Nakasao Komeya and the Art of the Onigiri

Nakasao Komeya is a specialty rice shop nestled in the old Yagi neighborhood of Nara Prefecture’s Kashihara City. What sets this rice shop apart is the owner’s warm hospitality and knack for coming up with unique and delicious onigiri creations that are hard to find an equivalent of anywhere else. The onigiri, AKA “rice ball,” or if we are going to be honest about it, triangle-shaped rice blob, gets its distinct shape comes from the traditional technique for preparing them via repeatedly pressing the rice together between the hands and can be fairly described as a modern day staple of Japanese cuisine.  An unfathomable number of these things are shipped around the country on the daily to supply the tens of thousands of stores and shops that sell to the masses who rely on them for an easy meal. Comparatively speaking, they are not only an easy & cheap food, but relatively healthy as well — types of meat,  fish, seaweed, and veggies are common ingredients packed into onigiri, so their popularity is certainly not unmerited.  However, I am here to report that not all onigiri are created equal, and in fact, there is a vast, salty sea of difference between the mass produced kind you find in your local convenience store and the hand-made variety the likes of which Nakasao Komeya creates for its customers with love and care.


Entrance to Nakasaokomeya.  A wide variety of interesting onigiri types are freshly made and available for purchase here nearly every day of the week.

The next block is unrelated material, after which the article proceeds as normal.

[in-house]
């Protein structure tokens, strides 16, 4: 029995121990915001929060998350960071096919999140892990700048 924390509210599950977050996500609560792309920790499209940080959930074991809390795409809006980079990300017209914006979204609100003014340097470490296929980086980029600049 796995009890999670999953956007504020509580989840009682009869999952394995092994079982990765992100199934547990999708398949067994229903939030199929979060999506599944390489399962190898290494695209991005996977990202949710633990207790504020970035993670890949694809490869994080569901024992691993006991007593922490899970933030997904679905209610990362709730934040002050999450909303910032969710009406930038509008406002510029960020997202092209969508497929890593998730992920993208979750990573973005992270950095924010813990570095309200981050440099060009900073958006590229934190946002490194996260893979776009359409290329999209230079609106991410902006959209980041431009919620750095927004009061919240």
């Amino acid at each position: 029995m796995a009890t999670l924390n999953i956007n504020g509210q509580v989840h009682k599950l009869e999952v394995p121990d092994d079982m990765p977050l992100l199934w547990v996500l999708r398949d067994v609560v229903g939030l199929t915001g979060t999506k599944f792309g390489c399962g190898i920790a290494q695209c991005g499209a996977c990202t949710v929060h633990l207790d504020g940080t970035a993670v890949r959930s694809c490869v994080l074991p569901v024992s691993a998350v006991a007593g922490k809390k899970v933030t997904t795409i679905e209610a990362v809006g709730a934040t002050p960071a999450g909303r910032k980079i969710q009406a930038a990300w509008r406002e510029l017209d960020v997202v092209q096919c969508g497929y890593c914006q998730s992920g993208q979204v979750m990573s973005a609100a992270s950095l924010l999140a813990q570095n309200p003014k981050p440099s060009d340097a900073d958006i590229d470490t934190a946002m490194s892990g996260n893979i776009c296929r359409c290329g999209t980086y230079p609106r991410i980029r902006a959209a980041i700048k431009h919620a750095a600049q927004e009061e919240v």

I myself have been going to Nakasao’s shop for awhile now (my favorite type of onigiri is the meat & miso) and they are also often the first place that we bring guests to when we operate tours in the Kashihara area. In that time, I have been lucky to have befriended the owner of the shop, Nakasao-san, who was kind of enough to answer some questions about their business which I have translated (and rephrased in some spots for clarity) in the interview below:


Interview question 1: Where are you from originally?


Nakasao-san’s answer: Kashihara City, Nara Prefecture.


Q2: How long has Nakasao Komeya been operating as a business?


N: Nakasao Komeya has about 75 years of history as a rice dealer, and now 3 years also as an onigiri shop.


Cheese, soy beans and bits of seasoned seaweed make up this unique and delicious onigiri creation of Nakasao-san.


Q3: Why did you decide to go into the onigiri business?


N: In recent times, the amount of people who eat rice regularly [in Japan] has been decreasing due to diet and other reasons. Furthermore,  the amount of traditional rice shops that sell their product directly to people from streetside shops has also decreased, which is sad to consider.  I started to think about how I could get people to eat the Japanese soul food of rice, and the answer I came up with was to make and sell onigiri, a product that all kinds of people — from children to adults — can enjoy. Maybe in this way I could increase the amount of people coming to the shop?



Freshly prepared onigiri at Nakasao Komeya.



Q4: What are the most popular onigiri at your shop?


N:Fried egg omelet, meat & miso, and clam are all popular.



Q5: Are there any types of onigiri that you sell that are unique to your store?


N: Nikutama (fried egg containing strips of seasoned beef at the center of the rice).


Encouraging stickers that are freely given out to customers of the shop (Nakasao-san is a motorcycle enthusiast).


Q6: Do you have any recommended onigiri for folks who might be newbies to the onigiri experience?